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North Hills Monthly

Teaching Children about the Events of 9/11

Aug 31, 2016 10:31AM ● By Jill Cueni Cohen

The Ground Zero Museum Workshop, New York City

Families don't have to go far to learn about what happened to our country 15 years ago on 9/11. From New York City to the North Hills of Pittsburgh, here are a few interactive memorials that are especially designed for younger children and teens.

The Ground Zero Museum Workshop, New York City
A recent family trip to New York City was the impetus for Jennifer Haley of Richland Township to educate her three young daughters about what happened there on 9/11/2001.

"I think Ava (11) heard about the Twin Towers and that day in school, but we never talked about it as a family," said Haley. Anastasia is 7 and Anika is 5 years old. Haley herself is a kindergarten teacher who searched for a gentler way to approach the subject of 9/11 with her children.

"With young kids it's hard to have the news on,” she added. “You want them to be protected but not naive, because tragic things do happen."

A friend recommended the Ground Zero Museum workshop, and the Haley Family ended up learning more about 9/11 than they'd ever imagined. Located in the Chelsea (meat packing) District of New York City, the Ground Zero Museum workshop is an intimate look at the nine months after 9/11, in which New Yorkers and other volunteers spent grueling hours cleaning up the remains of the decimated buildings and recovered what was left of the dead. 

As the official photographer of the FDNY Fire Unions, Museum Director Gary Marlon Suson was granted full access to document the WTC recovery effort, and the intimate museum workshop was opened in 2005 as a result. The workshop is staffed by volunteers, including Suson, who funds it with his own money.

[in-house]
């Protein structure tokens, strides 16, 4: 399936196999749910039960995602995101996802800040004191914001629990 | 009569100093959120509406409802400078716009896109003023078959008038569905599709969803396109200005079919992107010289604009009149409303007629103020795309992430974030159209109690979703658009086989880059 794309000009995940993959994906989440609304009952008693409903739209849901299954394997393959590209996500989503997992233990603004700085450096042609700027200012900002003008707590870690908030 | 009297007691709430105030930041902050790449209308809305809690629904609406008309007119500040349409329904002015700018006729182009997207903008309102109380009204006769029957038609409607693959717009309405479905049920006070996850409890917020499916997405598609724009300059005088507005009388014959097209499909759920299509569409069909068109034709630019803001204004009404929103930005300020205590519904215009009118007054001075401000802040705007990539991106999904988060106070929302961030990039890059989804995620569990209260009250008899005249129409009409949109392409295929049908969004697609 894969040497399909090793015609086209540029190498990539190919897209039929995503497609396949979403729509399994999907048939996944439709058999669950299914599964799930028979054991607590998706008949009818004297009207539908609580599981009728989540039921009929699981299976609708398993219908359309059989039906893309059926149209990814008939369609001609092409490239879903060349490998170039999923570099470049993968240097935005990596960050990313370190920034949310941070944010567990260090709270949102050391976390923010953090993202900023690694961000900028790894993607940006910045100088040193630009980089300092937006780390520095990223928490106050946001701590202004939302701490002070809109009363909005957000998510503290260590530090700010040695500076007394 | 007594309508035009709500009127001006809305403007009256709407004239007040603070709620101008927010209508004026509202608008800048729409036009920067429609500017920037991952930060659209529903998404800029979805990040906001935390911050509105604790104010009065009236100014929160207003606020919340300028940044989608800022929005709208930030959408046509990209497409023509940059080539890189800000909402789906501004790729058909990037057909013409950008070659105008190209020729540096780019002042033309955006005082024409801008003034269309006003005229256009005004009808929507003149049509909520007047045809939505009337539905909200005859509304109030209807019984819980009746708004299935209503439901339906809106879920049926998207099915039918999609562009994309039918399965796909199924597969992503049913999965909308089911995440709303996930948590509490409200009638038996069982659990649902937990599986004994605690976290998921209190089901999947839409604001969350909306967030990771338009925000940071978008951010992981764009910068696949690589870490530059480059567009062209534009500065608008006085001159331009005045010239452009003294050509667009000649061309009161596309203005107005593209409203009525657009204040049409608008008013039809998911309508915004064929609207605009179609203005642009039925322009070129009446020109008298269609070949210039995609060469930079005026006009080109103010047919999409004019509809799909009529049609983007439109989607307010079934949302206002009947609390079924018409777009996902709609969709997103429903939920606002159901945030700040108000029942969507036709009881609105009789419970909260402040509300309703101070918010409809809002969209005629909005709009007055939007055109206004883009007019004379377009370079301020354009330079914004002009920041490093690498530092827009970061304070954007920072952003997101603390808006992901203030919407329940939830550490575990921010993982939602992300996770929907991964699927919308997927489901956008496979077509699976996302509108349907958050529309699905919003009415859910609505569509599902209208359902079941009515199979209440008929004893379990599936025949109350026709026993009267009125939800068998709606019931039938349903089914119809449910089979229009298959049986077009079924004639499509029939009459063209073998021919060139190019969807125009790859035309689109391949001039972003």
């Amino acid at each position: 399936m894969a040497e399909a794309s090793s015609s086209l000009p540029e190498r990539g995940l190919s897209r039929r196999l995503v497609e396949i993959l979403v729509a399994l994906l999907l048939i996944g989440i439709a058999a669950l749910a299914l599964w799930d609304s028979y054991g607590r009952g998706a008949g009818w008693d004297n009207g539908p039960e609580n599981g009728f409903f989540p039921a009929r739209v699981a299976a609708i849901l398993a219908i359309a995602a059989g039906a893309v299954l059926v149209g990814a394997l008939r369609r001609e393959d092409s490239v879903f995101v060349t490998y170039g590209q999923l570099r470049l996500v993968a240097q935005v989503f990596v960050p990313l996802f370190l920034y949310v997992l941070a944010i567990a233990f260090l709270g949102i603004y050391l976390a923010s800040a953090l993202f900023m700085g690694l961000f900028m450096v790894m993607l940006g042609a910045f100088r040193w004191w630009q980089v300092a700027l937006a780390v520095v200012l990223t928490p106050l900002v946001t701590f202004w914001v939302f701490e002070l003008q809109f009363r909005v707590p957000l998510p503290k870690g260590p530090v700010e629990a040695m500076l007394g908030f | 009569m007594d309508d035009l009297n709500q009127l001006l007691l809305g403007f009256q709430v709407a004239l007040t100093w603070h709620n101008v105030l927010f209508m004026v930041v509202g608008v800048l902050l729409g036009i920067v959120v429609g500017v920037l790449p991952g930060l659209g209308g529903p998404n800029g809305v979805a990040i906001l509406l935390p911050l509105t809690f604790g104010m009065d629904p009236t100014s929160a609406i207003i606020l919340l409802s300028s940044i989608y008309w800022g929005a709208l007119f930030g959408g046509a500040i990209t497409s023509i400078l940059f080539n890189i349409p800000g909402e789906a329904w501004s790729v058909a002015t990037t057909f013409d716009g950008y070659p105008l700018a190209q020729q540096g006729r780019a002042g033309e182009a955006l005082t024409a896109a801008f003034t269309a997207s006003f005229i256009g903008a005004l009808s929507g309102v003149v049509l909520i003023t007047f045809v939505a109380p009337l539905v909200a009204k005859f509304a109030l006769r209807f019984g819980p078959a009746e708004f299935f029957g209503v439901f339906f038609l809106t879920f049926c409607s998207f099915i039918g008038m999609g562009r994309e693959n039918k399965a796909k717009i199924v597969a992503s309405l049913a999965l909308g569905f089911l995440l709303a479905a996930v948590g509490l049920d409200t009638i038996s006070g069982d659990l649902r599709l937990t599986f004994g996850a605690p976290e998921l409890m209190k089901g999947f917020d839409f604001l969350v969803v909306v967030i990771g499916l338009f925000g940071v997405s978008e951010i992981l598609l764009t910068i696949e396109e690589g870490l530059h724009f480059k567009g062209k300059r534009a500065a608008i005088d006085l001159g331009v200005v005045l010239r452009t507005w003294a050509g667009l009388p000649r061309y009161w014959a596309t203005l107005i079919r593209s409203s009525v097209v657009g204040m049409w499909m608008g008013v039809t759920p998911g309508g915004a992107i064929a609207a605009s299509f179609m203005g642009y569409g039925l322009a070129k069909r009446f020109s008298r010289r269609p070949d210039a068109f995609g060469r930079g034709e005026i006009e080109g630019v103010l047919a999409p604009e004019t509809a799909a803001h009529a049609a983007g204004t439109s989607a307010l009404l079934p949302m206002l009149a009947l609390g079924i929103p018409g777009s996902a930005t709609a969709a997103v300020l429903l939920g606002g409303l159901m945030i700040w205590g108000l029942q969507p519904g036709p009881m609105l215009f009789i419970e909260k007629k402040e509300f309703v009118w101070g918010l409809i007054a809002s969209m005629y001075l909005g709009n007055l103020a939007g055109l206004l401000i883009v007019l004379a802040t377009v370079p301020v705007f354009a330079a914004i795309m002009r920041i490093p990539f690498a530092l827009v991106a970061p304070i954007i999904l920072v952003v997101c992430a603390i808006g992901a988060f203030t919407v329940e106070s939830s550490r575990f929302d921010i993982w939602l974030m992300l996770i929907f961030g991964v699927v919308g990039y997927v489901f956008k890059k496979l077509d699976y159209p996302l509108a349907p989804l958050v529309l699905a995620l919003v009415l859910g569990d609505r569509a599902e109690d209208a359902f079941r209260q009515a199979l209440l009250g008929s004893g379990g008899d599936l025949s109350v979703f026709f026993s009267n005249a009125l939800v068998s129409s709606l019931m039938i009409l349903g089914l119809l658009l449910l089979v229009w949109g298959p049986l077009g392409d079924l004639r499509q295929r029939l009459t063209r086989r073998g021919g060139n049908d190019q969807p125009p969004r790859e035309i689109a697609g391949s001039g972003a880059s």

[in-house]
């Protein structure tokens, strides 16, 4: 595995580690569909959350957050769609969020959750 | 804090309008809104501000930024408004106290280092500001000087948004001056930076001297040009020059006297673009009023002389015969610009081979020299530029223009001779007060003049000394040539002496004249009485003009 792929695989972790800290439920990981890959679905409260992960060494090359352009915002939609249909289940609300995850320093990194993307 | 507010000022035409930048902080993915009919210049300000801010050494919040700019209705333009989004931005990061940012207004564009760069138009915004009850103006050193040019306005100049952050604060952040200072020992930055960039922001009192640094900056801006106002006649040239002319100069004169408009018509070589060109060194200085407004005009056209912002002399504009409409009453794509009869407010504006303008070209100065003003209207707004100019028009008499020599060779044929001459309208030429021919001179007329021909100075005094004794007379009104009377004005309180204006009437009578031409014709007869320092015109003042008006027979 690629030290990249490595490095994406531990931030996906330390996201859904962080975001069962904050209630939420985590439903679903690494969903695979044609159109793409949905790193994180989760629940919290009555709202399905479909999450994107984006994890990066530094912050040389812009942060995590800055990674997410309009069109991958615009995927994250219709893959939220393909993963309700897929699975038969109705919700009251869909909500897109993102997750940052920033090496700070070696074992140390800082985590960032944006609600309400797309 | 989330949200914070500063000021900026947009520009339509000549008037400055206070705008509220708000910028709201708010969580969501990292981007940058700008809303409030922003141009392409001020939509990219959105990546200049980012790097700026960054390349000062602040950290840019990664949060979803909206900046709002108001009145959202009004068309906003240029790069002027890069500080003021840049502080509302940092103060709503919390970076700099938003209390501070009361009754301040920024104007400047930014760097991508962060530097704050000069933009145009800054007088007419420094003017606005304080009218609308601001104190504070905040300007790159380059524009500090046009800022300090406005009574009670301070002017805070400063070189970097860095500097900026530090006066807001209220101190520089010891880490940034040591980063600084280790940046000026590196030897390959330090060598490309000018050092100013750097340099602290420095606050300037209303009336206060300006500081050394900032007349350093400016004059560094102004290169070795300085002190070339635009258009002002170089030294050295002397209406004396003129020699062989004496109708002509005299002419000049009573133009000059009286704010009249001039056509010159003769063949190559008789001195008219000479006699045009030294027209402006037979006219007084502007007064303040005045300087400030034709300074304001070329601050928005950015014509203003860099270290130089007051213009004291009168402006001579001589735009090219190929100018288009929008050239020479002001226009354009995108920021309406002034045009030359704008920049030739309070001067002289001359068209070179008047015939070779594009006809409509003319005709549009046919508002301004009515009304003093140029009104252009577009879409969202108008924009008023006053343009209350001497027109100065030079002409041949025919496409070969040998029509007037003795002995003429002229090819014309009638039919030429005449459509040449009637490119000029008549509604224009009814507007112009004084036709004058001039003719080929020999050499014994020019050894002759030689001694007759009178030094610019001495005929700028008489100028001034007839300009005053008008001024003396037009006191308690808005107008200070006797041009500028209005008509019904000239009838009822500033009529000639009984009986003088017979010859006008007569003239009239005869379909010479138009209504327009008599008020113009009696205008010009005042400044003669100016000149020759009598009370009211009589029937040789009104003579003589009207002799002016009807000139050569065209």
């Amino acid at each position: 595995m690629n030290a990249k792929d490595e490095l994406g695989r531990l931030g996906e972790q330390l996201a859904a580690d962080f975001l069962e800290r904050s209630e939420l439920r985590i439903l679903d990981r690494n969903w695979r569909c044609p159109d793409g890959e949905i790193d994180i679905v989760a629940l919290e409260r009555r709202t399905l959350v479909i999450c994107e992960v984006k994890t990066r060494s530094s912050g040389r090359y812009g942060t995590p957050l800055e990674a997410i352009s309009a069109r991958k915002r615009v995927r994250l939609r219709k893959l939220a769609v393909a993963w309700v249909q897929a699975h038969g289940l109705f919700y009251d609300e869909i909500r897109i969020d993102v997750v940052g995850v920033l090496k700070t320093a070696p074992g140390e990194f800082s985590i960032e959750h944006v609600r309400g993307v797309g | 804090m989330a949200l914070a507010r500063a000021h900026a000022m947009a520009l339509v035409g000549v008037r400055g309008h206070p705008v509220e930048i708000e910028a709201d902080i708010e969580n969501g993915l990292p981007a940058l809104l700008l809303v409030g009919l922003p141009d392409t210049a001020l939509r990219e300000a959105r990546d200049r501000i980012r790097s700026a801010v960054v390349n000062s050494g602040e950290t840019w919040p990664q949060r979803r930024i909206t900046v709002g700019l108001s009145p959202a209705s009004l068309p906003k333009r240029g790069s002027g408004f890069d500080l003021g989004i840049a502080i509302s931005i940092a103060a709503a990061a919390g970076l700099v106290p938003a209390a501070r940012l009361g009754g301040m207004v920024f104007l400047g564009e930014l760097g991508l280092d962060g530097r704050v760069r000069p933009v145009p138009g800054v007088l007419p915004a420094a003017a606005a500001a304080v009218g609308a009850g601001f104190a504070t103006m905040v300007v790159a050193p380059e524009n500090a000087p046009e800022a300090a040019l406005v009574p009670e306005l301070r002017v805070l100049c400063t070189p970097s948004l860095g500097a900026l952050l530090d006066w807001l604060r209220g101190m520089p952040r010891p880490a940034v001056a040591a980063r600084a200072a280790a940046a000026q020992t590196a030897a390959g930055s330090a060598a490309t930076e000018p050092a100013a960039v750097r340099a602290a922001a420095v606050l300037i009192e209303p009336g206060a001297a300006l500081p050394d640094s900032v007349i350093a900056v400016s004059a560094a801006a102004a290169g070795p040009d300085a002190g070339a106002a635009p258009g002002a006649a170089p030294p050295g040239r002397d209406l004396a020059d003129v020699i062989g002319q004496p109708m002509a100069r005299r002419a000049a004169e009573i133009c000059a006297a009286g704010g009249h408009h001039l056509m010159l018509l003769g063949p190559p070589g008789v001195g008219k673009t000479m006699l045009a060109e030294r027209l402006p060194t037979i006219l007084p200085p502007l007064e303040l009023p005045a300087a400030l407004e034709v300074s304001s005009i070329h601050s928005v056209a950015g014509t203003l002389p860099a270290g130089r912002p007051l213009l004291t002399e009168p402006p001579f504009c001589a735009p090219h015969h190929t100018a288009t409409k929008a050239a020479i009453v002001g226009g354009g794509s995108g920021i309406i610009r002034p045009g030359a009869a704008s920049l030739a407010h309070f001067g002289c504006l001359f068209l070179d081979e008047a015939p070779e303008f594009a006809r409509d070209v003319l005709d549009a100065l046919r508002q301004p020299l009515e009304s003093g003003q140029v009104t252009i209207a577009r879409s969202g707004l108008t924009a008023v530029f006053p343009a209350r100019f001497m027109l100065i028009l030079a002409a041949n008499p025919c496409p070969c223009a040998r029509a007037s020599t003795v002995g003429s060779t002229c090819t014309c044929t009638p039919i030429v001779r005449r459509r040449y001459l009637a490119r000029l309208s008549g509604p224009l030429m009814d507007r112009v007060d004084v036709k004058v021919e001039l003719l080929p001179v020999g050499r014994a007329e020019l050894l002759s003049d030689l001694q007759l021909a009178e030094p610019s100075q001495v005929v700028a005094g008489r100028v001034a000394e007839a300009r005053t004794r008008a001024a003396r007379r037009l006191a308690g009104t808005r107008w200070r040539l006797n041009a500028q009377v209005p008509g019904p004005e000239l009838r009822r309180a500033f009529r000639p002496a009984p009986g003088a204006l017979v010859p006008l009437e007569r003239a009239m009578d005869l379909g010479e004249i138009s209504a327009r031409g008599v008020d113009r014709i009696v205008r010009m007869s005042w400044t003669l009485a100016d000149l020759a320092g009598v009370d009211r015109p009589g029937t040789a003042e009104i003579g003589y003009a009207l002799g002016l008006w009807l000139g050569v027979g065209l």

Haley noted that the recovery story is one that resonates with children. "It was powerful enough to hit you but not take you away to a dark place," she said, adding that artifacts like chunks of glass from the World Trade Center windows, crosses and Jewish stars made out of the remnants of the steel beams, and even a clock that was stuck at the precise moment the first tower fell were powerful reminders that taught unlikely lessons.

"It was a dark moment for our country, but without going into politics, the children were curious about why there was a shoe there or why there were toys that lay unscathed after falling from Windows on the World. How did that happen?

“The glass was mesmerizing, and we were awestruck at how dangerous that glass had become when it turned to dust and people were breathing it in,” Haley continued. “We felt honored to be guests there, and we learned a lot from Gary. It's a personal mission for him to get the word out, and there's deep meaning behind each photograph and artifact."

In addition to all of the visuals, the workshop utilizes the latest technology to broadcast accompanying stories of the recovery into headphones worn by visitors from all over the world, in their native languages. "That tiny room literally speaks volumes," said Haley, adding that Suson designed the workshop to resemble the Anne Frank Museum in Amsterdam. "I definitely recommend it for teachers and young families. The intimacy of it is so special, and it captures an important moment in our country's history." 

The Flight 93 Memorial, Shanksville, PA
Closer to Pittsburgh, the Flight 93 National Memorial is dedicated to helping children (and the rest of us) understand what happened on September 11, 2001. Education experts helped the National Park Service develop a less complicated version of the Flight 93 story geared especially for children. Visitors can ask for it at the Visitor Center and at the Memorial Plaza, which opened just last year and includes specialized children's programming through their Junior Ranger Program. 
Designed for ages 6-12, children visiting the Flight 93 National Memorial are presented with 11 activities of varying difficulty. There is also a Discovery Table in the Learning Center which offers interactive, educational activities for children and is staffed by park rangers and volunteers during exhibit hours.

Cranberry Township's 9/11 Memorial 
Located much closer to home in front of the Cranberry Township Volunteer Fire Company on Route 19, there is a permanent reminder of 9/11 in the form of a huge, twisted steel beam from the former World Trade Center. Dedicated on September 11, 2012, the local memorial is always open to the public, offering everyone the opportunity to touch a piece of Ground Zero and reflect on what happened that day. Every year on 9/11, the members of Cranberry Township's Fire Company gather to salute and honor all those who died. The plaque there is aptly titled, "We Will Never Forget."